Global implications for gold
After witnessing the best quarter in almost three decades, investors are expecting gold to move sideways for the second quarter of 2016. With the Chinese markets recovering from their recent fall, safe-haven bids may be expected to vanish slowly. However, the dipping global interest rates may lift the demand for this non-yield bearer, helping its price.
Gold gave steady returns to investors for the first two months of 2016 as unrest and instability continued in the markets. However, March started with some ups as well as downs for gold. As of April 18, gold has posted a 2% loss on a five-day trailing basis. However, silver and palladium maintained gains of ~0.4% and 4.3%, respectively, during the same timeframe.
Funds and miners
The instability in gold and silver on Monday brought down the precious metal funds, including the SPDR Gold Shares ETF (GLD) and the iShares Silver Trust ETF (SLV). These two funds fell by 0.15% and 0.26%, respectively.
Among the biggest losers on Monday, Primero Mining (PPP), Aurico Gold (AUQ), and Sibanye Gold (SBGL) fell by 16.2%, 2.8%, and 2.9%, respectively, on Monday. The comparative performance of GLD alongside Sibanye Gold is shown in the above chart.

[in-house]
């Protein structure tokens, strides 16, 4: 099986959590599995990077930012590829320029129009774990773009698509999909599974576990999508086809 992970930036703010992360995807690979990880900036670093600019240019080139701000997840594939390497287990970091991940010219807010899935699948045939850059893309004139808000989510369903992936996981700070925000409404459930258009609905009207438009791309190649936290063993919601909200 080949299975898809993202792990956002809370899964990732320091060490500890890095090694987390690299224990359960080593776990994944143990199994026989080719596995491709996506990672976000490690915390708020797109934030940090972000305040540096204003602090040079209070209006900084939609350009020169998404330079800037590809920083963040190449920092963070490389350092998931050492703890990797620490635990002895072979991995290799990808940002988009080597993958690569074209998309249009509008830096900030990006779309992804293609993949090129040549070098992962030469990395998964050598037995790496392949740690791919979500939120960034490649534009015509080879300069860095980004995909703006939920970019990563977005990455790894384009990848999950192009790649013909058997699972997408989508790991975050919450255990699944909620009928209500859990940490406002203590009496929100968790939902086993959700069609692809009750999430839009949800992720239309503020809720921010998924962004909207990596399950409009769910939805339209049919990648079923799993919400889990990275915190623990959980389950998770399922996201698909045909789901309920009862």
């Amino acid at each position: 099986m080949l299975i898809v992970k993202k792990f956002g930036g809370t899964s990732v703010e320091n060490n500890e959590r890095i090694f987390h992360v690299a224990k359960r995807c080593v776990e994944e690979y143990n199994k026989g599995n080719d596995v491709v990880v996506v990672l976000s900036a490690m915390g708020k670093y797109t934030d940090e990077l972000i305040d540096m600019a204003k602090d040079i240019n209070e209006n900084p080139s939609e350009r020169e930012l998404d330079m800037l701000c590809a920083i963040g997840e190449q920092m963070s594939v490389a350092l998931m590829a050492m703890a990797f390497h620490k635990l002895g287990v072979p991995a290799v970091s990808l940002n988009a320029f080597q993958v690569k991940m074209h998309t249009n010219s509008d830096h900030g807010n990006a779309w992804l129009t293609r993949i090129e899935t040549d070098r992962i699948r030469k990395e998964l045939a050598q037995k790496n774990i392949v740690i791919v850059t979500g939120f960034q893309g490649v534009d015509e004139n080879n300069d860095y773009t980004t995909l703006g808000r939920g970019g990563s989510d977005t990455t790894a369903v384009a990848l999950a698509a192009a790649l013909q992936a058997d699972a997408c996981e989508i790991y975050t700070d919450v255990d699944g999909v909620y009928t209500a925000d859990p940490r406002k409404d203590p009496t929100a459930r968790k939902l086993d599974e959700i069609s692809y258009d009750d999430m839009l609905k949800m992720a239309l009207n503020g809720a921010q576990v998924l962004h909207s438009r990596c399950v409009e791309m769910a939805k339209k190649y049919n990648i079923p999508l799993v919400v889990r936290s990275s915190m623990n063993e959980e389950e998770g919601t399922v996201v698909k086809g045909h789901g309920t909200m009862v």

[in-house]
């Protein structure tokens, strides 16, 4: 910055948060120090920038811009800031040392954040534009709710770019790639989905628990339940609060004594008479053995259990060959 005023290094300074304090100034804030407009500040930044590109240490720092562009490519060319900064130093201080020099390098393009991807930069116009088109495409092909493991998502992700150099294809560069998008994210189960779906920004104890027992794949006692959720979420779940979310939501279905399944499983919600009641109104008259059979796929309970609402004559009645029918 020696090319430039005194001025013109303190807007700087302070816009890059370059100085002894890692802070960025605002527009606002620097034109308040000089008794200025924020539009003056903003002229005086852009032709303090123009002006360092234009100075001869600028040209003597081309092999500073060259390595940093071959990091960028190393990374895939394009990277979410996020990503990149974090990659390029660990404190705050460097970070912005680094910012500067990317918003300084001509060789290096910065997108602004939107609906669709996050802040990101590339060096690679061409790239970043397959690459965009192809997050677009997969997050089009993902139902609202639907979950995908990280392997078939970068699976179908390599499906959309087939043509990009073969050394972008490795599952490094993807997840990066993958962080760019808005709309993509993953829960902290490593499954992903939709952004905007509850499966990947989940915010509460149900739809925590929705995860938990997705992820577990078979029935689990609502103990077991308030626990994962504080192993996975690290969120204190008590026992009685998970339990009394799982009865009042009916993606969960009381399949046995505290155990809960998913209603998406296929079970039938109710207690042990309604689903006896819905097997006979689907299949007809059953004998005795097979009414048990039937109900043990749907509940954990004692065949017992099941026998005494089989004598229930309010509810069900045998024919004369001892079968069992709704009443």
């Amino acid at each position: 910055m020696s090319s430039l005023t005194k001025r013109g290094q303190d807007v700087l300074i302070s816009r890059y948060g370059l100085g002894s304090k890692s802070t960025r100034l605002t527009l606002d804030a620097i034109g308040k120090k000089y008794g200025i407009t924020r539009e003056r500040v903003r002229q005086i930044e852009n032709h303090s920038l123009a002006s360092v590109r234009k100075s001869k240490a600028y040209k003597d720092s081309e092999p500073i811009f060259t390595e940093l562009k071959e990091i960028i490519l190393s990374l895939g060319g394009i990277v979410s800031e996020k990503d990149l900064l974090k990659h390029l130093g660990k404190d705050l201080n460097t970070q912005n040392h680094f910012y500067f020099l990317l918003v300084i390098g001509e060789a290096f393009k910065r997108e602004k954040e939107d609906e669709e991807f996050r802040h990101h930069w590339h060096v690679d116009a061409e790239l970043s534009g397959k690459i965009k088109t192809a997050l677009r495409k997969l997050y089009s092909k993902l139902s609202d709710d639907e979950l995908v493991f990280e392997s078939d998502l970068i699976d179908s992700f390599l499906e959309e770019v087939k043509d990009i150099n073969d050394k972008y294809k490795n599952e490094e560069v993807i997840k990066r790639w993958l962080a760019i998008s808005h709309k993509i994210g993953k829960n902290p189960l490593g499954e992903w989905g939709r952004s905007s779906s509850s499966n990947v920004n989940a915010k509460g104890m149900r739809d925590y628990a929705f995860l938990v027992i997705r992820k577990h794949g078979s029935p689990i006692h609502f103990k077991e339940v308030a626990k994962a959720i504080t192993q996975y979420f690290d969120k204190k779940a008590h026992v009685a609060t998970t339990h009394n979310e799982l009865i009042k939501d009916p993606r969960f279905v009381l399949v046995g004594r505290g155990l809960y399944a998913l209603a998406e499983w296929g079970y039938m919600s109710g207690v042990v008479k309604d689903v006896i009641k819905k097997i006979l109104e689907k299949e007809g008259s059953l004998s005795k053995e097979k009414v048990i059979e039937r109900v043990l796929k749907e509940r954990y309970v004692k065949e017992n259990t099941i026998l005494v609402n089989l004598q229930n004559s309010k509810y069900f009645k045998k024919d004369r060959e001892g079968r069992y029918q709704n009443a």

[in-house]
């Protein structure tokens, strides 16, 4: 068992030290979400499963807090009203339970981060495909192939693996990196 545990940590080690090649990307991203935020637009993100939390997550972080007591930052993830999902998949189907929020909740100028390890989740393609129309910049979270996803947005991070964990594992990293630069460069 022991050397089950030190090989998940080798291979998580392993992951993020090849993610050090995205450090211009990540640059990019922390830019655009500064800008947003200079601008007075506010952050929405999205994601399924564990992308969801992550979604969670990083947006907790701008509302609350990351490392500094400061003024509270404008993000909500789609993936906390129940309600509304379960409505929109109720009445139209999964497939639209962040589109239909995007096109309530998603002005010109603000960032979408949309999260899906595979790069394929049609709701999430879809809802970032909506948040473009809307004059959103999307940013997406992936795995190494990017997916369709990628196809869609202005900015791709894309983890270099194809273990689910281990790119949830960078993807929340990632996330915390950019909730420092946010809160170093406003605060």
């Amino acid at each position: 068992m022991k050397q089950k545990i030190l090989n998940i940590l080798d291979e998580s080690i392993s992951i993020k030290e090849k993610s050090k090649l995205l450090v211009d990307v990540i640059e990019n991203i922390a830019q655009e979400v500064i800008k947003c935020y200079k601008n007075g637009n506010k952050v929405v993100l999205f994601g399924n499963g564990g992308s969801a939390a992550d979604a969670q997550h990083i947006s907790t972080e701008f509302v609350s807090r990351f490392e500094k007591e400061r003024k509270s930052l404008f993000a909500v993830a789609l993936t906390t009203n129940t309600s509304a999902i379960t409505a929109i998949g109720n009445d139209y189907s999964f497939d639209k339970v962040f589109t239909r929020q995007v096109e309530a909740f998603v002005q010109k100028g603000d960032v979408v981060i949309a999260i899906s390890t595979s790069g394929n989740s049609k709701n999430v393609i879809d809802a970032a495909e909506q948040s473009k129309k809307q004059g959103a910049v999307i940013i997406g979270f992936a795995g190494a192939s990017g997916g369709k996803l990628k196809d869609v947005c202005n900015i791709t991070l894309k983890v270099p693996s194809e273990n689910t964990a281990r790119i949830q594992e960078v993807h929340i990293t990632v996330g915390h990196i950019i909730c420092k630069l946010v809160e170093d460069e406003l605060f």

The most important determinant for gold under the current circumstances is the Federal Reserve’s call for an interest rate hike. With the recent upbeat economic data from the US and hawkish comments from the Fed’s decision-makers officials, investors are remaining curious.
However, the global downward sticky interest rates continue to concern the members of the Fed with respect to the appropriate time for an interest rate hike.
Charles Evans, president of the Chicago Federal Reserve, noted on April 15, 2016, that the Fed is unlikely to raise interest rates when it meets later this month. However, it seems to be on track for at least two increases over the rest of the year. An interest rate hike could subdue precious metals as well as the mining companies.